Mr. Universe Jr.: Child’s gene mutation confirms protein’s role in human-muscle growth

Find the kid a sports agent. Researchers studying an unusually muscular tot have found that he has gene mutations similar to ones that produce abnormally brawny cattle and mice. Less-severe variations in the same gene may underlie the success of some athletes, the scientists speculate.

The boy’s mutations disrupt both copies of the gene encoding a muscle protein called myostatin. Previous studies of the gene in animals had suggested that myostatin restrains muscle growth during development and adult life. But scientists didn’t know whether the protein serves the same function in people.

The boy’s powerhouse physique “says pretty definitively that myostatin plays the same role in humans that it does in mice and cattle,” concludes Se-Jin Lee of Johns Hopkins Medical Institutions in Baltimore. If so, he adds, then drugs to block myostatin might have some benefits in people with muscle-wasting diseases.

Lee is a member of the international group of investigators who have studied the boy since 1999 and now report their results in the June 24 New England Journal of Medicine (NEJM).

In 1997, Lee’s team at Johns Hopkins and two other research groups independently reported that Belgian Blue cattle, an unusually muscular breed, have mutations in their myostatin genes. At that time, Lee and his colleagues also produced hulking mice by deactivating the rodent version of the gene (SN:11/22/97, p. 325).

Now about 5 years old, the child at the focus of the recent work was initially spotted by Markus Schuelke of Charité-University Medical Center in Berlin. Asked to look at a jittery newborn, the neurologist noticed the infant’s bulging thigh and arm muscles. Schuelke and his colleagues had read about myostatin only a few weeks earlier. “It was pure chance we made the connection,” he says.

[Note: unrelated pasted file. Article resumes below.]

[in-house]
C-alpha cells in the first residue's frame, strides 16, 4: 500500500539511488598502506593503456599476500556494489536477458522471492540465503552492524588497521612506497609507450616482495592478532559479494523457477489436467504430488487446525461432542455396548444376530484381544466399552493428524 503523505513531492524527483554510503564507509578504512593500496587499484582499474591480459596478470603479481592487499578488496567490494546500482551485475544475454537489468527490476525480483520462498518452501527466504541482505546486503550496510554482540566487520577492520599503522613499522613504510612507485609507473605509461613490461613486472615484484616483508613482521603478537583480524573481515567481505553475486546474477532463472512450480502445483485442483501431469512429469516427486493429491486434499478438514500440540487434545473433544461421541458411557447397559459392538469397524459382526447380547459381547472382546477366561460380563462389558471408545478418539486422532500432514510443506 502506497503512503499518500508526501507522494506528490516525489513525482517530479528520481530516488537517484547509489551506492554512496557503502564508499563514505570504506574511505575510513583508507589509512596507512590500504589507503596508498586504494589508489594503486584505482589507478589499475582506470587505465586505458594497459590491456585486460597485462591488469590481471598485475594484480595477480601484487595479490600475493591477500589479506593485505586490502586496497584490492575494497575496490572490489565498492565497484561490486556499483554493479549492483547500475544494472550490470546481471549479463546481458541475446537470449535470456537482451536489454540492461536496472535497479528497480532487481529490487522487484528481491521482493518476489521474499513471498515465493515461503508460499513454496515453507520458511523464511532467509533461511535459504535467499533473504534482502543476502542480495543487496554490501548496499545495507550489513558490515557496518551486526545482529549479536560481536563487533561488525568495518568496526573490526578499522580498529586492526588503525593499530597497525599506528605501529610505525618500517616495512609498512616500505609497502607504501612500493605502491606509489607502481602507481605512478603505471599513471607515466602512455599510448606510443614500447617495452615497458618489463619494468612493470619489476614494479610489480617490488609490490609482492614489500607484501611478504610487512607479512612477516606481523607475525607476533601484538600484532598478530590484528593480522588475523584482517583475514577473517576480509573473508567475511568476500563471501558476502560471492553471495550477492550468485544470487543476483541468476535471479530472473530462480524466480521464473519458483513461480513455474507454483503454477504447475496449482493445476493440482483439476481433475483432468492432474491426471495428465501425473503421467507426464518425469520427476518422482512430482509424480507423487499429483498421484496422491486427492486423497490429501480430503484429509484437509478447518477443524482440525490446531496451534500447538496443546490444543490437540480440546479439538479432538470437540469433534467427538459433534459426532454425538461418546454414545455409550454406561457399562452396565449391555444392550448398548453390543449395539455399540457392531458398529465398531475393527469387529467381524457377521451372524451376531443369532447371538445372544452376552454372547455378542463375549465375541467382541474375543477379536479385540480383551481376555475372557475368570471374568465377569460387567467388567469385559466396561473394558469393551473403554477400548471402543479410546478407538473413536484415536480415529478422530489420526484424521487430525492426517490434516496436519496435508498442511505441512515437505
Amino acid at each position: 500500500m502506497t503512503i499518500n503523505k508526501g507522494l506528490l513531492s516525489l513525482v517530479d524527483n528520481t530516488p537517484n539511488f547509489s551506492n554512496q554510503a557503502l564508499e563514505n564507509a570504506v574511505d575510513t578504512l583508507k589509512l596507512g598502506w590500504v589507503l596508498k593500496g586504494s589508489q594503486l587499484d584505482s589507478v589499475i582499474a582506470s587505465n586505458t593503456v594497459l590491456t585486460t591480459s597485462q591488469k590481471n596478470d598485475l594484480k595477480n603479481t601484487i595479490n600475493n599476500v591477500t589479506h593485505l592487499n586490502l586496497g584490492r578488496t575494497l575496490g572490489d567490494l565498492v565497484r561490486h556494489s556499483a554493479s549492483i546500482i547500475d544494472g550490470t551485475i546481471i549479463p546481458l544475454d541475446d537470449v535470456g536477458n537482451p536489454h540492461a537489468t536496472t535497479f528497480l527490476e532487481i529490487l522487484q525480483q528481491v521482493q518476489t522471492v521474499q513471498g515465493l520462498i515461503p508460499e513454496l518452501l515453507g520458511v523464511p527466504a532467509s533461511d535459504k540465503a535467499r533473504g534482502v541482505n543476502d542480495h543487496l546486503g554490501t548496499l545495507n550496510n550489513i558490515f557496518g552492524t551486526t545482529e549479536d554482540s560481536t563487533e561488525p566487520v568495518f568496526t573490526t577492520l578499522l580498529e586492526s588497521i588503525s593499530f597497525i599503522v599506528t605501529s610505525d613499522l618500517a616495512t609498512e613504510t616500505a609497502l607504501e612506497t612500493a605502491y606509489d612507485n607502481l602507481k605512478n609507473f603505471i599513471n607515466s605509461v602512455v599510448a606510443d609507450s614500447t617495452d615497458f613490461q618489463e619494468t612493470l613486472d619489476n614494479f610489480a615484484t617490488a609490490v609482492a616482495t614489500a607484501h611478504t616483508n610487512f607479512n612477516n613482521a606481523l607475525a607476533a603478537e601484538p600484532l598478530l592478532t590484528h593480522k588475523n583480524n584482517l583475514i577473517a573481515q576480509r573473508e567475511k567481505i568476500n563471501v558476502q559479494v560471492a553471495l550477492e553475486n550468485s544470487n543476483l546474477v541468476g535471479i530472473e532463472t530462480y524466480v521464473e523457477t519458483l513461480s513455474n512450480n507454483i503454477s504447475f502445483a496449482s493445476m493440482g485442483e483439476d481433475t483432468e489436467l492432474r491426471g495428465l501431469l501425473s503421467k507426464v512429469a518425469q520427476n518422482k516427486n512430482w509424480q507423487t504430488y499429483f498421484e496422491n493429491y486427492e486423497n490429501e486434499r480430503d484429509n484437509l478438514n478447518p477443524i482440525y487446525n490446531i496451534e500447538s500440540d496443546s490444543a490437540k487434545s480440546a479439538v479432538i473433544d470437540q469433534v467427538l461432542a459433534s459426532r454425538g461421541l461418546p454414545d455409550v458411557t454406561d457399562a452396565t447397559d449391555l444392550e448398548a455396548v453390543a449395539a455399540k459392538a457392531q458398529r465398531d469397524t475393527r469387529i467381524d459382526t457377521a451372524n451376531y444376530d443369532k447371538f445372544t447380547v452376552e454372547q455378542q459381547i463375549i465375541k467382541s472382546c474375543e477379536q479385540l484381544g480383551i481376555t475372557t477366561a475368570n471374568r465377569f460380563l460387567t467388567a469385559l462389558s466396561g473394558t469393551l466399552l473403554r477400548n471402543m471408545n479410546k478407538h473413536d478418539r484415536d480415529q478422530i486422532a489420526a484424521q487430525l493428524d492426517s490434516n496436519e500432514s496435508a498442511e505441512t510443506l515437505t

After identifying the boy’s mutation, the team found no myostatin in his blood. He still might make small amounts of the protein in his muscle tissue, says Lee. Other than showing increased muscle mass and strength compared to other boys his age, the child has developed normally. Because myostatin may have a role in heart muscle as well, physicians intend to monitor whether the boy’s cardiac function remains normal.

“For any kid who looks a bit like an infant Hercules, this will be one of the genes to look at now,” says Tejvir S. Khurana of the Pennsylvania Muscle Institute in Philadelphia. Khurana, as well as Lee and other researchers, are studying whether compounds that inhibit myostatin could preserve muscle in people with various muscular dystrophies or even stimulate new muscle to grow.

“Myostatin blockade will probably work its way into professional and amateur athletics, as well as into the ever-growing business of physical enhancement,” adds Elizabeth M. McNally of the University of Chicago in a NEJM commentary.

In fact, nutritional supplements that claim to block myostatin are already being sold, primarily to bodybuilders. “That’s all rubbish. We tested [one] and it doesn’t work,” warns Schuelke.

Natural variations in the myostatin gene may confer an athletic advantage on some people, McNally says. The boy’s mother, who has a mutation in one of her myostatin genes, is a former professional sprinter. She reports that several of her family members are also stronger than normal; one is a construction worker who used to lift large curbstones unaided. DNA from the boy’s father hasn’t yet been analyzed.